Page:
What is PCOS belly fat? Experts explain what causes it and how to reduce it

Tackling PCOS belly fat is no mean feat, so woman&home asked the experts about its root causes and how to address the common issue

Smiling woman working out in garden to combat PCOS belly fat
(Image credit: Getty Images)

Polycystic ovarian syndrome (PCOS) brings with it many physical symptoms, including a 'PCOS belly fat.' Though not all sufferers of the hormonal disorder experience it, weight gain around your abdomen and waist can be an unpleasant side effect for many, and it can lead to other illnesses.

Keeping an eye on your waist measurement is traditionally associated with societal pressures of looking a certain way. For those suffering a hormonal balance like PCOS, however, increased abdominal fat can be a sign that your hormones are out of balance. It may also indicate that you're storing a high level of visceral body fat, which is also known as 'active body fat.'

You don't need to have PCOS to wonder how to lose belly fat, or to be concerned about visceral fat, which is the body fat that is stored within the abdominal cavity. According to diabetes.co.uk, having visceral fat is risky in itself because it's stored around important internal organs, including the liver, pancreas, and intestines. It's referred to as 'active' because this type of fat plays a "distinctive and potentially dangerous role affecting how our hormones function."

It's important to note that there's no way to target fat loss in one particular part of your body, so if you're working out but not losing weight in this area, that could be why. That being said, by making lifestyle changes and adjustments to diet and fitness, it's possible to improve symptoms of the hormonal disorder and lose weight overall, which may help combat belly fat caused by PCOS.

What is polycystic ovarian syndrome (PCOS)?

Polycystic ovarian syndrome (PCOS for short) is a common condition that affects how the ovaries work, according to the NHS. The three main indications that someone has it are irregular periods, excess androgen ('male' hormones), and polycystic ovaries. There are several health impacts of the condition with the most common being irregular menstrual periods, infertility, acne, oily skin, thinning hair, and excess hair growth in areas like the face and chest.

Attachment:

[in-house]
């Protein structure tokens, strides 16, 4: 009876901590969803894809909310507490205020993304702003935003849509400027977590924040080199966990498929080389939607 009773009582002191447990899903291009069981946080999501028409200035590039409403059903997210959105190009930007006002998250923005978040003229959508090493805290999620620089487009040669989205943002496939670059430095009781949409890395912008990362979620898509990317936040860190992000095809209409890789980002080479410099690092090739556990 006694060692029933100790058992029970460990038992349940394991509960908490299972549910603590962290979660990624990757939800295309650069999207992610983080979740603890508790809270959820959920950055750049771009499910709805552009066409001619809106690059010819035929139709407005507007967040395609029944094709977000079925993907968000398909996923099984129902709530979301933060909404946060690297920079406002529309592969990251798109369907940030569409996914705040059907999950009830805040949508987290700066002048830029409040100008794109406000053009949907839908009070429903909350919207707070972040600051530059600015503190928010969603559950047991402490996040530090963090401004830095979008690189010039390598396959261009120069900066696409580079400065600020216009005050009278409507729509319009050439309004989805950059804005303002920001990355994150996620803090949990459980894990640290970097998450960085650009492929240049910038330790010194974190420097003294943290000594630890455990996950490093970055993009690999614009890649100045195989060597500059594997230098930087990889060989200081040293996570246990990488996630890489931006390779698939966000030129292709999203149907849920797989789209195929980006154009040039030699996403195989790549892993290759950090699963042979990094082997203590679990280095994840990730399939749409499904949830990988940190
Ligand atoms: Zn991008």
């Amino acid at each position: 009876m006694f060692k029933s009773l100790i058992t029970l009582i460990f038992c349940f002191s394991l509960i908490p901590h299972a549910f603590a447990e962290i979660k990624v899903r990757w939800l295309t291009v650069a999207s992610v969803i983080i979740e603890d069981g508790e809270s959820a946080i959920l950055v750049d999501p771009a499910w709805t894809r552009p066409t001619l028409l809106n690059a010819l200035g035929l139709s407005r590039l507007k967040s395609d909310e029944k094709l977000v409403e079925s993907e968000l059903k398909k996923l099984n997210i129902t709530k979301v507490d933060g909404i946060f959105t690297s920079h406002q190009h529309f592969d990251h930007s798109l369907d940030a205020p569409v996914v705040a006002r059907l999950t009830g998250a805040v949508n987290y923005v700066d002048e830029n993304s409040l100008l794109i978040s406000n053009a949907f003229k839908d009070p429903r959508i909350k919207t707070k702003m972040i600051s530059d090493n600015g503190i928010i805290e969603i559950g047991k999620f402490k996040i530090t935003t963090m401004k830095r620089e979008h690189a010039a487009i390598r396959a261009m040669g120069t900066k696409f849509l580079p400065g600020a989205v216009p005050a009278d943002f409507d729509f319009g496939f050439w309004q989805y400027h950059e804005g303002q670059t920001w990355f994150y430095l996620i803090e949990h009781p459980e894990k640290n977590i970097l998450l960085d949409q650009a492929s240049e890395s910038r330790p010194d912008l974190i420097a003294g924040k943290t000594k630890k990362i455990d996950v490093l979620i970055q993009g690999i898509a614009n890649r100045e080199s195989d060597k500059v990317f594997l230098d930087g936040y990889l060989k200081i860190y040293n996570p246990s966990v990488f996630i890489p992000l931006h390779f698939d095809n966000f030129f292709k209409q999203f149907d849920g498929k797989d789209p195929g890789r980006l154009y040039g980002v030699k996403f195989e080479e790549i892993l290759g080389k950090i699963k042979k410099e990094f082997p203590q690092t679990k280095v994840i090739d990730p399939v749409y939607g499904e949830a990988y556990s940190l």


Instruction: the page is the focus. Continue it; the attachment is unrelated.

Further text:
Gynecologist Dr Nitu Bajekal and nutritionist Rohini Bajekal, who co-wrote Living PCOS Free, tell woman&home that it's by no means a rare condition. It's the most common hormonal or endocrine disorder with reproductive, metabolic, and psychological consequences. It affects at least 10% of women and those of reproductive age. Shockingly, Dr. Nitu and Rohini proffer that up to 75% of those living with PCOS remain undiagnosed.

What causes PCOS belly fat?

PCOS belly occurs when hormone fluctuations cause havoc in your system and affect your metabolism, encouraging excess weight gain around your middle, particularly the lower abdomen. Dr Shahzadi Harper, a former GP, author, and leading menopause expert says. 

"The hormone imbalance is caused by the abundance of androgens in the ovaries which can affect women in their fertility years," she says, adding that it also causes insulin resistance, which is medically thought to be the root cause of the syndrome. When insulin doesn’t perform as it should, blood sugar levels continue to rise despite increased insulin levels, and type 2 diabetes can develop. 

"Excess upper body fat deposition is associated with an increased risk of developing various health conditions," adds Ms Karolina Afors, consultant obstetrician and gynecologist at The Portland Hospital. Those with PCOS are also more likely to develop medical conditions such as high cholesterol, high blood pressure, sleep apnea, infertility, endometrial cancer, and heart disease.

How to get rid of PCOS belly fat

1. See your doctor

If you suspect you have PCOS, you should see your doctor to get a diagnosis. If you've already been diagnosed, it's important to keep an eye on your hormone levels and make an appointment if you have any concerns.

When it comes to managing symptoms of the condition medically, your doctor may suggest the hormonal pill or Metformin, which is often also used in the treatment of type 2 diabetes but is one of the leading medications for PCOS.

As with any ongoing health condition, it's vital to consult your doctor before making any drastic changes.

Bowl of mixed dark red fruits, part of the diet to beat PCOS belly fat

(Image credit: Getty Images)

2. Eat a PCOS friendly diet

People with PCOS can experience a slower metabolism than normal, making it more difficult to control food cravings, explains Ms Afors, stressing the importance of monitoring your diet if you have the condition. "A diet that has a low glycemic index and plenty of anti-inflammatory foods has been linked with improved PCOS symptoms including minimizing weight gain," she says.

The glycaemic index (GI) is a rating system for foods containing carbohydrates. Per the NHS, "it shows how quickly each food affects your blood sugar (glucose) level when that food is eaten on its own." 

"Highly processed carbohydrates and foods high in added sugars can worsen abdominal fat in people with PCOS," adds Melissa Groves Azzaro. Groves Azzaro, also known as The Hormone Dietician, has gained a huge social media following for her 'No-BS' hormone nutrition tips. "It's not possible to 'spot reduce' belly fat," she reminds us, "but an overall balanced way of eating that's high in protein and fiber, low in processed foods and added sugars, can help."